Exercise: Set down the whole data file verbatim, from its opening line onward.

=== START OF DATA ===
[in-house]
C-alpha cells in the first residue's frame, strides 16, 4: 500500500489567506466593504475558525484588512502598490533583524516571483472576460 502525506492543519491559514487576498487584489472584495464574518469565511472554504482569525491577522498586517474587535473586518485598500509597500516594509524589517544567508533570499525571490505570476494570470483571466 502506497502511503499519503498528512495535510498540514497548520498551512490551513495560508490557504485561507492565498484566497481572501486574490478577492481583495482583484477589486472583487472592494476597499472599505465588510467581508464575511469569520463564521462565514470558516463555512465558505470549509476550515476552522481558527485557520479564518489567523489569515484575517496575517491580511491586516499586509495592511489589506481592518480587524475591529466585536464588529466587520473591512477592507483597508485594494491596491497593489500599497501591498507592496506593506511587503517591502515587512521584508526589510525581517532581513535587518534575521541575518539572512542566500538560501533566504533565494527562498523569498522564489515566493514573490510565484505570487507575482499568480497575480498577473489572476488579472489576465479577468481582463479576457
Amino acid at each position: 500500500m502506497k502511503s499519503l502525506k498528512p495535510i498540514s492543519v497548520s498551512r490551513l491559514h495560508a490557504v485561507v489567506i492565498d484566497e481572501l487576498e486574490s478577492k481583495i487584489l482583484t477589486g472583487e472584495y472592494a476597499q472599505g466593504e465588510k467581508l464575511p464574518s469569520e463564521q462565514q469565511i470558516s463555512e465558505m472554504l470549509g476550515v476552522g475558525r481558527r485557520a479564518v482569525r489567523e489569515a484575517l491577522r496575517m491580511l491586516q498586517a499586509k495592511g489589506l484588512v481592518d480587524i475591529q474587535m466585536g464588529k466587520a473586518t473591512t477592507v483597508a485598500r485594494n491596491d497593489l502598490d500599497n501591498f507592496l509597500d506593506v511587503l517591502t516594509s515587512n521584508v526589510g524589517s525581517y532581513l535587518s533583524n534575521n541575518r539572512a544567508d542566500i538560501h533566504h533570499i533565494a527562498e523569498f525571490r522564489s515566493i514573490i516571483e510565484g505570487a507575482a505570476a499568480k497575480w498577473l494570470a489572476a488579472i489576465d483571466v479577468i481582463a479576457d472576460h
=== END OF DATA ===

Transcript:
[in-house]
C-alpha cells in the first residue's frame, strides 16, 4: 500500500489567506466593504475558525484588512502598490533583524516571483472576460 502525506492543519491559514487576498487584489472584495464574518469565511472554504482569525491577522498586517474587535473586518485598500509597500516594509524589517544567508533570499525571490505570476494570470483571466 502506497502511503499519503498528512495535510498540514497548520498551512490551513495560508490557504485561507492565498484566497481572501486574490478577492481583495482583484477589486472583487472592494476597499472599505465588510467581508464575511469569520463564521462565514470558516463555512465558505470549509476550515476552522481558527485557520479564518489567523489569515484575517496575517491580511491586516499586509495592511489589506481592518480587524475591529466585536464588529466587520473591512477592507483597508485594494491596491497593489500599497501591498507592496506593506511587503517591502515587512521584508526589510525581517532581513535587518534575521541575518539572512542566500538560501533566504533565494527562498523569498522564489515566493514573490510565484505570487507575482499568480497575480498577473489572476488579472489576465479577468481582463479576457
Amino acid at each position: 500500500m502506497k502511503s499519503l502525506k498528512p495535510i498540514s492543519v497548520s498551512r490551513l491559514h495560508a490557504v485561507v489567506i492565498d484566497e481572501l487576498e486574490s478577492k481583495i487584489l482583484t477589486g472583487e472584495y472592494a476597499q472599505g466593504e465588510k467581508l464575511p464574518s469569520e463564521q462565514q469565511i470558516s463555512e465558505m472554504l470549509g476550515v476552522g475558525r481558527r485557520a479564518v482569525r489567523e489569515a484575517l491577522r496575517m491580511l491586516q498586517a499586509k495592511g489589506l484588512v481592518d480587524i475591529q474587535m466585536g464588529k466587520a473586518t473591512t477592507v483597508a485598500r485594494n491596491d497593489l502598490d500599497n501591498f507592496l509597500d506593506v511587503l517591502t516594509s515587512n521584508v526589510g524589517s525581517y532581513l535587518s533583524n534575521n541575518r539572512a544567508d542566500i538560501h533566504h533570499i533565494a527562498e523569498f525571490r522564489s515566493i514573490i516571483e510565484g505570487a507575482a505570476a499568480k497575480w498577473l494570470a489572476a488579472i489576465d483571466v479577468i481582463a479576457d472576460h